Building new council housing will bring extra rent into Southwark. The housing should be cheap to maintain as it's new, and the extra rent can be used to bring the more rubbish housing up to standard. It seems a win win situation, and will help provide realistically priced housing for thousands of families. Definitely smiley face!
Sunday 3 November 2013 10.25pm
Floodplain wrote:
This weekend I passed an SE1 Southwark Council Estate with two cars parked with Estate parking permits - one a brand new luxury Porsche Cayenne 4x4 - the other an new high-performance Audi TT Coupe.

Please try to understand how angry this makes working taxpayers who are not lucky enough to qualify for the privilege of Council Housing which they are subsidising.

Posted on a thread where people have pointed out that coucil tenants have often used their right to buy then sold the flat.
Sunday 3 November 2013 10.40pm
boroughonian wrote:
James,I/we have had this argument over the meaning of the word subsidy,i'm happy with my position on this.

Ok, there's no point retreading old ground. I won't say any more except to point out you're are ignoring opportunity costs and therefore arguing not just against me but also the definitions of subsidies central to mainstream economic theory.

Personally, like Councillor McNally, I'm happy to argue the moral case for subsiding housing and see no need to deny that there are subsidies.
Monday 4 November 2013 9.11am
Floodplain wrote:
This weekend I passed an SE1 Southwark Council Estate with two cars parked with Estate parking permits - one a brand new luxury Porsche Cayenne 4x4 - the other an new high-performance Audi TT Coupe.

Don't judge a book by its cover. The Arnold Estate is similarly full of high-end motors, especially during the week, but don't be fooled; these aren't residents' vehicles. No, these are mostly the cars of people working at 160 Tooley Street and people working in the vicinity who have managed to get their hands on permits.
Monday 4 November 2013 5.23pm

So when did I state that I wanted to 'abolish council housing'?

I see them as a precious resource, which is why I want to see more working people live there.

If you value Council Housing, then you should be concerned about the widespread abuses in London, such as:

- people obtaining parking permits for estates where they don't live

- illegal tenancies where flats are sub-let, sometimes by professional criminal gangs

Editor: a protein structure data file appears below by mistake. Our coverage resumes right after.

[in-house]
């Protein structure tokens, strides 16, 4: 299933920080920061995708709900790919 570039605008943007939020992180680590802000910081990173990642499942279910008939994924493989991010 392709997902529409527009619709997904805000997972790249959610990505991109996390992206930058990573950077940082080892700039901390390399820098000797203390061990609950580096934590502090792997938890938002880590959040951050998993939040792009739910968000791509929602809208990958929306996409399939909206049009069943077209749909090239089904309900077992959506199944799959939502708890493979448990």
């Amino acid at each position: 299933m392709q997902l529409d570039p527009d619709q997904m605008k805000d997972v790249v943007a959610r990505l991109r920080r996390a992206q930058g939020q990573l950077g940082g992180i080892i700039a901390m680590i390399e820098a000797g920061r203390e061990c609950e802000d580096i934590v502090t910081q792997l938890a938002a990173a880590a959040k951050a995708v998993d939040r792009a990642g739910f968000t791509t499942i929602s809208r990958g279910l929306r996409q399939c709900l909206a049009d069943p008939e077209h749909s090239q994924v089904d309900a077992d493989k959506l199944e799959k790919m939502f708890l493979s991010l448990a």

- more commonly, Council Tenants taking on lodgers and not declaring this for their Council Tax Benefit and Housing Benefit.

I'd like to see systematic door-to-door checks by Southwark to ensure that the bona-fide tenants are in fact living in each flat.

This would be a way to quickly release Council flats to homeless families.

I would however certainly like to abolish cars in Central London, especially 4x4 ones, but that's another debate.
Thursday 5 December 2013 7.18pm
Interesting extract from today's Autumn Statement which may have implications for areas such as SE1:

''take further action to increase housing supply and support home ownership by funding infrastructure to unlock large housing sites; and by increasing the funding available for new affordable homes by raising local authority Housing Revenue Account borrowing limits, allocated on a competitive basis, and from the sale of vacant high-value social housing''

(Page 8 - document can be downloaded at:

The key word highlighted in bold is 'vacant' - but in my assessment, there is a very compelling argument that sale of high-value council housing located in premium areas such as SE1 is entirely justifiable in order to release funding to build many, many more Council Housing units in lower-rent postcodes such as SE15 etc.
Thursday 5 December 2013 11.11pm
Floodplain, I have lived in a council flat for 30 years in such an area; my flat was empty for 6 months before I moved in because it was on the top floor, and not in a particularly popular area. And now the area has become popular with premium rents. So, what you are saying is that I don't deserve to live here any more because I don't pay enough rent. Worse, you would have me re-homed miles away so that the council can sell the property to developers who will build a similar block of flats and charge the Earth. Why can't I live in this area of SE1? Why should I move out to let someone with more money than me move in? And how am I going to afford to commute to my job in the city when I am on minimum wage?